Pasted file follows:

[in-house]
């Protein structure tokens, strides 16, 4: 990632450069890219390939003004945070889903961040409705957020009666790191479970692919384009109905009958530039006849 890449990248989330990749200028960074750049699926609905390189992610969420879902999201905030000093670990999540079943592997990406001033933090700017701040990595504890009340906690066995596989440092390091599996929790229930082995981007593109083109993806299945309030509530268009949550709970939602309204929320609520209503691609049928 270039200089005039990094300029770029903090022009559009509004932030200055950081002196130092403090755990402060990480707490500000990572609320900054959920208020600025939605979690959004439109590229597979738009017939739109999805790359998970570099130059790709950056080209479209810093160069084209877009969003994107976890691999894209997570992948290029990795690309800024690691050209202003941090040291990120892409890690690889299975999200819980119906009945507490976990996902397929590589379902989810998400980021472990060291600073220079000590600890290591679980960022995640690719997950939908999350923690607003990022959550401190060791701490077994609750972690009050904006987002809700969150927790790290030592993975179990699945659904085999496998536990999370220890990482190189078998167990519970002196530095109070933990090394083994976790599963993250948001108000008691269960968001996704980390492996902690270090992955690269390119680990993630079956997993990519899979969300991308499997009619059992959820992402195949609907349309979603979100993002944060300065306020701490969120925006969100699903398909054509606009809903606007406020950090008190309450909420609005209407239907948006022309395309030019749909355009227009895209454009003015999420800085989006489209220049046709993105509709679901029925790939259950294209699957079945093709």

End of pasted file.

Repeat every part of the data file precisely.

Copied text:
[in-house]
């Protein structure tokens, strides 16, 4: 990632450069890219390939003004945070889903961040409705957020009666790191479970692919384009109905009958530039006849 890449990248989330990749200028960074750049699926609905390189992610969420879902999201905030000093670990999540079943592997990406001033933090700017701040990595504890009340906690066995596989440092390091599996929790229930082995981007593109083109993806299945309030509530268009949550709970939602309204929320609520209503691609049928 270039200089005039990094300029770029903090022009559009509004932030200055950081002196130092403090755990402060990480707490500000990572609320900054959920208020600025939605979690959004439109590229597979738009017939739109999805790359998970570099130059790709950056080209479209810093160069084209877009969003994107976890691999894209997570992948290029990795690309800024690691050209202003941090040291990120892409890690690889299975999200819980119906009945507490976990996902397929590589379902989810998400980021472990060291600073220079000590600890290591679980960022995640690719997950939908999350923690607003990022959550401190060791701490077994609750972690009050904006987002809700969150927790790290030592993975179990699945659904085999496998536990999370220890990482190189078998167990519970002196530095109070933990090394083994976790599963993250948001108000008691269960968001996704980390492996902690270090992955690269390119680990993630079956997993990519899979969300991308499997009619059992959820992402195949609907349309979603979100993002944060300065306020701490969120925006969100699903398909054509606009809903606007406020950090008190309450909420609005209407239907948006022309395309030019749909355009227009895209454009003015999420800085989006489209220049046709993105509709679901029925790939259950294209699957079945093709």